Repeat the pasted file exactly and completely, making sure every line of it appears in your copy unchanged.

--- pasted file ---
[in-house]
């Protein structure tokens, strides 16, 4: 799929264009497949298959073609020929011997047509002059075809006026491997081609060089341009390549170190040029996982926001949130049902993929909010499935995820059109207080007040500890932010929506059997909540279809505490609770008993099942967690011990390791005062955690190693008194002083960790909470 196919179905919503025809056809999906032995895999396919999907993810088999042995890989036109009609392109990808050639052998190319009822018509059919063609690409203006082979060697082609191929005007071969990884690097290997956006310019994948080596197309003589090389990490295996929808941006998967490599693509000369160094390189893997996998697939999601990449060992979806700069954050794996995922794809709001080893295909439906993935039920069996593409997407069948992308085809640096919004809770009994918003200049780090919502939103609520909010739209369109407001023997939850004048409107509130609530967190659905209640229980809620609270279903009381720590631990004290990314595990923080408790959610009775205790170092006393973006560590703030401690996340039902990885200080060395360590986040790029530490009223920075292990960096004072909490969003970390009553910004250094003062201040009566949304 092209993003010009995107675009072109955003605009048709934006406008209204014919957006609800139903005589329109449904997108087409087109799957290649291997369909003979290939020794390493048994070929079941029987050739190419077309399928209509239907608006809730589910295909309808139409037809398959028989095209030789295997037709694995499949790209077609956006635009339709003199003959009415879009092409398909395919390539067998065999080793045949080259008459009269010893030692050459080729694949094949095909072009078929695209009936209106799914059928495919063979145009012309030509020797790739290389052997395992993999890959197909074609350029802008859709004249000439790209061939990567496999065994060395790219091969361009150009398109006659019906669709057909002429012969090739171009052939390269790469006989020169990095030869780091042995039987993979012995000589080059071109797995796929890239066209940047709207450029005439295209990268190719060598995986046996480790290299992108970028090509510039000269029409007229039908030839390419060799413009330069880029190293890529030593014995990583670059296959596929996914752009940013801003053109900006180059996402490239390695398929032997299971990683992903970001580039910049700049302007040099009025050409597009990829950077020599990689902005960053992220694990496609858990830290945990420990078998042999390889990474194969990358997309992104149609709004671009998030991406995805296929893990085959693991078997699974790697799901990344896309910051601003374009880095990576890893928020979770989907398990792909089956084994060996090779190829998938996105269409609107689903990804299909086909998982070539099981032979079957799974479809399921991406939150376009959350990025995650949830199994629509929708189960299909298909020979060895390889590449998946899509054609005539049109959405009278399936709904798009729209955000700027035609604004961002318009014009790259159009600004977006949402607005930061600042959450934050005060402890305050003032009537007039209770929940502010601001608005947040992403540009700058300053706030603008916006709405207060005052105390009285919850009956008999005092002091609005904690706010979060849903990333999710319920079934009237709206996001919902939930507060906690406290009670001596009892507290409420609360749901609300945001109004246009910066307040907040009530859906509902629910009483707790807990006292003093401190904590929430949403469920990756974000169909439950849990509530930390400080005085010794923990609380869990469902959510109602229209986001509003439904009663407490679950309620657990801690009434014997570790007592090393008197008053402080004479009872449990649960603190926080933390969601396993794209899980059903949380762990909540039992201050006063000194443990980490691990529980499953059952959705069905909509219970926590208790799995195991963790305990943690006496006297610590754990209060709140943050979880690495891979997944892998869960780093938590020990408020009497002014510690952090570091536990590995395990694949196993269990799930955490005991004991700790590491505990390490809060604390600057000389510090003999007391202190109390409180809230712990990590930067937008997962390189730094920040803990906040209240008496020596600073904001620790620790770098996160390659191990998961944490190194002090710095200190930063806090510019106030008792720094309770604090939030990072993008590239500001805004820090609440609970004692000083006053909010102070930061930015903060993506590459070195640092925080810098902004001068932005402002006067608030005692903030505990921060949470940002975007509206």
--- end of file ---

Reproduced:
[in-house]
């Protein structure tokens, strides 16, 4: 799929264009497949298959073609020929011997047509002059075809006026491997081609060089341009390549170190040029996982926001949130049902993929909010499935995820059109207080007040500890932010929506059997909540279809505490609770008993099942967690011990390791005062955690190693008194002083960790909470 196919179905919503025809056809999906032995895999396919999907993810088999042995890989036109009609392109990808050639052998190319009822018509059919063609690409203006082979060697082609191929005007071969990884690097290997956006310019994948080596197309003589090389990490295996929808941006998967490599693509000369160094390189893997996998697939999601990449060992979806700069954050794996995922794809709001080893295909439906993935039920069996593409997407069948992308085809640096919004809770009994918003200049780090919502939103609520909010739209369109407001023997939850004048409107509130609530967190659905209640229980809620609270279903009381720590631990004290990314595990923080408790959610009775205790170092006393973006560590703030401690996340039902990885200080060395360590986040790029530490009223920075292990960096004072909490969003970390009553910004250094003062201040009566949304 092209993003010009995107675009072109955003605009048709934006406008209204014919957006609800139903005589329109449904997108087409087109799957290649291997369909003979290939020794390493048994070929079941029987050739190419077309399928209509239907608006809730589910295909309808139409037809398959028989095209030789295997037709694995499949790209077609956006635009339709003199003959009415879009092409398909395919390539067998065999080793045949080259008459009269010893030692050459080729694949094949095909072009078929695209009936209106799914059928495919063979145009012309030509020797790739290389052997395992993999890959197909074609350029802008859709004249000439790209061939990567496999065994060395790219091969361009150009398109006659019906669709057909002429012969090739171009052939390269790469006989020169990095030869780091042995039987993979012995000589080059071109797995796929890239066209940047709207450029005439295209990268190719060598995986046996480790290299992108970028090509510039000269029409007229039908030839390419060799413009330069880029190293890529030593014995990583670059296959596929996914752009940013801003053109900006180059996402490239390695398929032997299971990683992903970001580039910049700049302007040099009025050409597009990829950077020599990689902005960053992220694990496609858990830290945990420990078998042999390889990474194969990358997309992104149609709004671009998030991406995805296929893990085959693991078997699974790697799901990344896309910051601003374009880095990576890893928020979770989907398990792909089956084994060996090779190829998938996105269409609107689903990804299909086909998982070539099981032979079957799974479809399921991406939150376009959350990025995650949830199994629509929708189960299909298909020979060895390889590449998946899509054609005539049109959405009278399936709904798009729209955000700027035609604004961002318009014009790259159009600004977006949402607005930061600042959450934050005060402890305050003032009537007039209770929940502010601001608005947040992403540009700058300053706030603008916006709405207060005052105390009285919850009956008999005092002091609005904690706010979060849903990333999710319920079934009237709206996001919902939930507060906690406290009670001596009892507290409420609360749901609300945001109004246009910066307040907040009530859906509902629910009483707790807990006292003093401190904590929430949403469920990756974000169909439950849990509530930390400080005085010794923990609380869990469902959510109602229209986001509003439904009663407490679950309620657990801690009434014997570790007592090393008197008053402080004479009872449990649960603190926080933390969601396993794209899980059903949380762990909540039992201050006063000194443990980490691990529980499953059952959705069905909509219970926590208790799995195991963790305990943690006496006297610590754990209060709140943050979880690495891979997944892998869960780093938590020990408020009497002014510690952090570091536990590995395990694949196993269990799930955490005991004991700790590491505990390490809060604390600057000389510090003999007391202190109390409180809230712990990590930067937008997962390189730094920040803990906040209240008496020596600073904001620790620790770098996160390659191990998961944490190194002090710095200190930063806090510019106030008792720094309770604090939030990072993008590239500001805004820090609440609970004692000083006053909010102070930061930015903060993506590459070195640092925080810098902004001068932005402002006067608030005692903030505990921060949470940002975007509206």